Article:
Raluca Pasare
Raluca Pasare
Living In Northern Ireland

Romania born Raluca Pasare moved to NI to work at Ulster University

Raluca talks about the strength of the higher education sector and her experiences living in Northern Ireland

We spoke to Raluca about her experiences living and working in Northern Ireland

I am originally from Romania and have lived and studied there until 2010 when I moved to England for Higher Education. I studied at the University of Essex and attained a Bachelor and Master’s degree, and I have also studied at Victoria University (UVic) in Canada for a year abroad as part of my degree.

I currently work for Ulster University as one of the Global Engagement and Recruitment Officers. My main focus is promoting Ulster University abroad and recruiting lovely international students to come to our campuses and of course in Northern Ireland.

Deciding to move to Northern Ireland

I had been in Essex for almost 8 years and needed a change. A new and exciting career opportunity came up in Belfast which I was ready for.

I think Northern Ireland is quickly developing and becoming a hub for businesses and high standard education. There are plenty opportunities for career progression and a very supportive environment for personal and professional development.

I tend to refer to the higher education sector in Northern Ireland as an undiscovered gem. I was very surprised to find out how many opportunities students have prior to finishing university and in the same time how few take advantage of them.

The higher education sector in Northern Ireland

I think one of the main advantages of the education sector, specifically higher education is the employability aspect for students. From my experience it is quite rare for universities to almost be able to guarantee internships to students during their degrees.

I believe the environment here is very supportive with many opportunities for improvement and development. I also find the courses very up to date and responding to industry needs. 

I quite enjoy the collaborative aspect between industries and the universities here, to create graduates who can step into a job straight after completing university.

Raluca Pasare with friends
Raluca Pasare with friends

Living in Northern Ireland

I knew very little about Northern Ireland before I moved, however I do have a friend who finished a degree here, and she gave me some pointers.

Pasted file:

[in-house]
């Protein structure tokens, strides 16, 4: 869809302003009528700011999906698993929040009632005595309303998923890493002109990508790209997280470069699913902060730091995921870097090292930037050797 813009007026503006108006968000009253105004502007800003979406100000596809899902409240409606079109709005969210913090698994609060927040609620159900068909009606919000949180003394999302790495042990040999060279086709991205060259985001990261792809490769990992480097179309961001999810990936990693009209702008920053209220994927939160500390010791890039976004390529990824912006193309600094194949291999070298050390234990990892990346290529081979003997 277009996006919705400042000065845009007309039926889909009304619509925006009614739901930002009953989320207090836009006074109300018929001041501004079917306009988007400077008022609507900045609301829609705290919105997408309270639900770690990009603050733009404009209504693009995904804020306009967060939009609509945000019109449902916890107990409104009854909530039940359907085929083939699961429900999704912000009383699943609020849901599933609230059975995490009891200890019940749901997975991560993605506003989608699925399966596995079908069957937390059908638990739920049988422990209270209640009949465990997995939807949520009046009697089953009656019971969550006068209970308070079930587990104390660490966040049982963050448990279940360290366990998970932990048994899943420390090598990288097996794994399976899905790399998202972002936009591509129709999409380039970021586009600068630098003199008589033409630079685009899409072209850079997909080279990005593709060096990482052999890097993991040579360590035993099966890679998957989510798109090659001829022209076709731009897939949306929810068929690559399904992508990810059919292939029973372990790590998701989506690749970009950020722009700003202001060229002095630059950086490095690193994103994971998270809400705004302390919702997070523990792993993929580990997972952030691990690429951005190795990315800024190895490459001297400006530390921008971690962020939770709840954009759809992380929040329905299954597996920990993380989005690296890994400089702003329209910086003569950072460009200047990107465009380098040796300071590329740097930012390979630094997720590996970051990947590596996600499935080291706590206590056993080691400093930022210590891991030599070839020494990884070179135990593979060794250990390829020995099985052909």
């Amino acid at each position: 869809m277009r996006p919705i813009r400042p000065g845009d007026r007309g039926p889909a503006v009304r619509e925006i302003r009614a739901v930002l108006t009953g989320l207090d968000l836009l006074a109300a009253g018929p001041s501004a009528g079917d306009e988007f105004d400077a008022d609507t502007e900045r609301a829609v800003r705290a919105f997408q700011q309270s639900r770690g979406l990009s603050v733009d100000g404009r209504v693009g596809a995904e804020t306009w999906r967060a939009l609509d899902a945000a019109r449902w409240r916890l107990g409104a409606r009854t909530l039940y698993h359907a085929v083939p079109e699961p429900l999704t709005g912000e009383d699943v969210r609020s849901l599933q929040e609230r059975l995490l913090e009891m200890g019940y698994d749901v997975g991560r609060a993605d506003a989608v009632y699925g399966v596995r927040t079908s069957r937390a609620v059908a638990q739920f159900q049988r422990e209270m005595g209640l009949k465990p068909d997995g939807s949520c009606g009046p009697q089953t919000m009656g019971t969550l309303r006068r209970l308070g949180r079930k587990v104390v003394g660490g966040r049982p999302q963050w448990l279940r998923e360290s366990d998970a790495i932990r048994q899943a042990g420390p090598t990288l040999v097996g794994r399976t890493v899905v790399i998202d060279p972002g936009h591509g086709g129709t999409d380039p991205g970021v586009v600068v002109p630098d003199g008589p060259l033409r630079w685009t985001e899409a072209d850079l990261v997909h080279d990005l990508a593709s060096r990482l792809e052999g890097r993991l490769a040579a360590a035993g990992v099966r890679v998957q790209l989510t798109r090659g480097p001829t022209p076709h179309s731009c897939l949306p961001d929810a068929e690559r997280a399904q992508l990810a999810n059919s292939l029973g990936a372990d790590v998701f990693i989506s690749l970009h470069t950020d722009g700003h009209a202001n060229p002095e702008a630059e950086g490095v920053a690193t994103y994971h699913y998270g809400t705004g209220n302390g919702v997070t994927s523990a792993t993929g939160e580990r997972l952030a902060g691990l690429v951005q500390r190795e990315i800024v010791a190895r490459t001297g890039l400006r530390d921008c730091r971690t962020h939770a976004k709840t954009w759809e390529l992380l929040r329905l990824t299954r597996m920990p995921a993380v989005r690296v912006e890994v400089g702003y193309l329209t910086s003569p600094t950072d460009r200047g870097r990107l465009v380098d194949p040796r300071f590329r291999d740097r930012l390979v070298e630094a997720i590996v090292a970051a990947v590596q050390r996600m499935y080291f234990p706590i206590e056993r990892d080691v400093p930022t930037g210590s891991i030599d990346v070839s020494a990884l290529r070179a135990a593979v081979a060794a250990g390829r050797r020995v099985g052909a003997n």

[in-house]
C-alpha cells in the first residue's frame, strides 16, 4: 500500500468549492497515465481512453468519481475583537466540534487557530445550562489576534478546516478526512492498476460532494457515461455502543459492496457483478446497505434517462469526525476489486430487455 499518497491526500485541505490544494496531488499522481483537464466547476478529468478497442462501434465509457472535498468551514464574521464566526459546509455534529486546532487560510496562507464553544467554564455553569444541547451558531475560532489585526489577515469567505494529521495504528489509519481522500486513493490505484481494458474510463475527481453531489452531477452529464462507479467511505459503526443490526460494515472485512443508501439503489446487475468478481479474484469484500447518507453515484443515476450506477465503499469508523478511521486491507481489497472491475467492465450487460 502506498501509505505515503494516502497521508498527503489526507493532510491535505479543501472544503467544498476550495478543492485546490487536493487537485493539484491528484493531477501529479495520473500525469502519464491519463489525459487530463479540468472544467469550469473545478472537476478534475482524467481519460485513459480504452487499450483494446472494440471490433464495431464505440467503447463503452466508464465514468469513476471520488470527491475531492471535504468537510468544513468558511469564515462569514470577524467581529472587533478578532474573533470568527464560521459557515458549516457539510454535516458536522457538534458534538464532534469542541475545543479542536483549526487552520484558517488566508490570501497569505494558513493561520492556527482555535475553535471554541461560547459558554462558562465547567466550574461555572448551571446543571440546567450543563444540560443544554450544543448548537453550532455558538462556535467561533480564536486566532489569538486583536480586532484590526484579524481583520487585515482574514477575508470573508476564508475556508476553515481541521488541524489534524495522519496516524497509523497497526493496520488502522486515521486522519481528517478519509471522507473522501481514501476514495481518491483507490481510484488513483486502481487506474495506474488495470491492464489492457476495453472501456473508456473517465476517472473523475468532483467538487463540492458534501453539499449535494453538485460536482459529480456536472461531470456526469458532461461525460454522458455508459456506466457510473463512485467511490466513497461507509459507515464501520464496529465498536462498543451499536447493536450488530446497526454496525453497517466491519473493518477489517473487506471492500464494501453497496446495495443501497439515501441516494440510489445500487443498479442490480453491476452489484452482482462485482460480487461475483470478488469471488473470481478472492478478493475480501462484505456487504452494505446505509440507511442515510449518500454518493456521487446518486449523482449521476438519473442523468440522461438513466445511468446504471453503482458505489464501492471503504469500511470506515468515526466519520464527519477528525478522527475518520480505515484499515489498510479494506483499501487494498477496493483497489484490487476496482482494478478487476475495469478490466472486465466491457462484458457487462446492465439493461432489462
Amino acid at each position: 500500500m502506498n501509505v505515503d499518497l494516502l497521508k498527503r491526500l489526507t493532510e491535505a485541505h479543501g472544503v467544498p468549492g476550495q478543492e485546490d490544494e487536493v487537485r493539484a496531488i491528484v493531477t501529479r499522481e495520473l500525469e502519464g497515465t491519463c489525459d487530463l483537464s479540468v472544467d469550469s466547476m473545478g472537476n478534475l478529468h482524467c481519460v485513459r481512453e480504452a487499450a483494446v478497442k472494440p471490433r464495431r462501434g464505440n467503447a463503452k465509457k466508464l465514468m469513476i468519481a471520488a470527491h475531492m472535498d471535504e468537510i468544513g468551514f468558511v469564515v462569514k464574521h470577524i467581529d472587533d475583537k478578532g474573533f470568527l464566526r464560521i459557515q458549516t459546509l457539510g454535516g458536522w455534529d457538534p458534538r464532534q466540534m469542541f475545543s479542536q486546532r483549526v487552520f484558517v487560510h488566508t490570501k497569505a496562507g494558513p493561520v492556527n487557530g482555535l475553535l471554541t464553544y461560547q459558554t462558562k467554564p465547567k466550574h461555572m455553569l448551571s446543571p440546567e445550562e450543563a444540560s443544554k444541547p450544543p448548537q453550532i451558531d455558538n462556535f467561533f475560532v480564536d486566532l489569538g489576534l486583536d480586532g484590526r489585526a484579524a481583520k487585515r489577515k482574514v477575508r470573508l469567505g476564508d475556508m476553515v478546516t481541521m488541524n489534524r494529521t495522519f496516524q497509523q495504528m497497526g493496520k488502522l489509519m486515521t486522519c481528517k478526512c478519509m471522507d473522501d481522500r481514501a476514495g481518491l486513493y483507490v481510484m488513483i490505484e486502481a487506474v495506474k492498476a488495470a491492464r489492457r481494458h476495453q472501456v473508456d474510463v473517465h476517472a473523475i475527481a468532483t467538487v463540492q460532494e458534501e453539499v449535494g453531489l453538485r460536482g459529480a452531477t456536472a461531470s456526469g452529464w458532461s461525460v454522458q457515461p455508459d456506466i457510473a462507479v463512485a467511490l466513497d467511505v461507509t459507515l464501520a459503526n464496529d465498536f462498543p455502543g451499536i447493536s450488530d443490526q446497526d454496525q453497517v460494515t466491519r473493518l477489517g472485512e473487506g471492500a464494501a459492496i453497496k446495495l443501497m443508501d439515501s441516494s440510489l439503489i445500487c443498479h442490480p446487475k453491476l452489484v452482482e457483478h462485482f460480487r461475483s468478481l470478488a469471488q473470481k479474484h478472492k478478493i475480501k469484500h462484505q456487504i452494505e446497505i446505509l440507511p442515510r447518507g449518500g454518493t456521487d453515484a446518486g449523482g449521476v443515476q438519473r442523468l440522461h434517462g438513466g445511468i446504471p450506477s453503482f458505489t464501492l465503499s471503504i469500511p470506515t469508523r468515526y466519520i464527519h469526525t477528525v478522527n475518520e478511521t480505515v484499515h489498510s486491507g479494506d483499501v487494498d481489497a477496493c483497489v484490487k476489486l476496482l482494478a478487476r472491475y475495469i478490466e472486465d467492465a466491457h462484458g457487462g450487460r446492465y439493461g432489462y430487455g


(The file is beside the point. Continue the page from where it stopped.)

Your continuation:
I will admit it was somewhat of a culture shock. I have already transitioned to a different culture twice, through my move to England and then Canada, however Northern Ireland is completely different.

I have moved to Northern Ireland with my partner and he is very much enjoying the environment here and the opportunities he has. My parents have also visited over the festive season and have fallen in love with Belfast and of course the Giant’s Causeways.

It’s not only the different customs that make up the culture, but also the people. The sense of community and camaraderie in Northern Ireland is hard to come by, and the friendliness of people here is amazing.

Cultural differences

Comparing to my previous experiences, I think one of the things that Northern Ireland has different is the sense of urgency. In my previous work, as well as school, I believe the phrase ‘surviving on coffee and stress’ is very accurate. Here the work environment is more relaxed and accommodating for people, with far fewer last minute issues and crisis.

Outside of the work environment it’s the friendliness of people but also their genuine curiosity and interest in a different culture or customs.

I think another significant cultural difference, or lifestyle difference is the attention people in Northern Ireland pay to health. Every week and weekend there’s a marathon to run, a swim or a hike to do, and I think that promotes a much healthier lifestyle than my previous experiences. I have yet to understand the rules for Gaelic Football, but I’m working on it!

The benefits of living in Northern Ireland

I think one of the most important things would be the cost of living, both accommodation and food. Here for a higher level of comfort you’d pay less than other parts of the UK and Ireland. I find being able to be part of the community here is also a great benefit.

Would you recommend living in Northern Ireland to others?

Absolutely I would recommend moving to Northern Ireland. I am currently trying to convince two of my friends to move here from the London area, and I cannot recommend Belfast highly enough.

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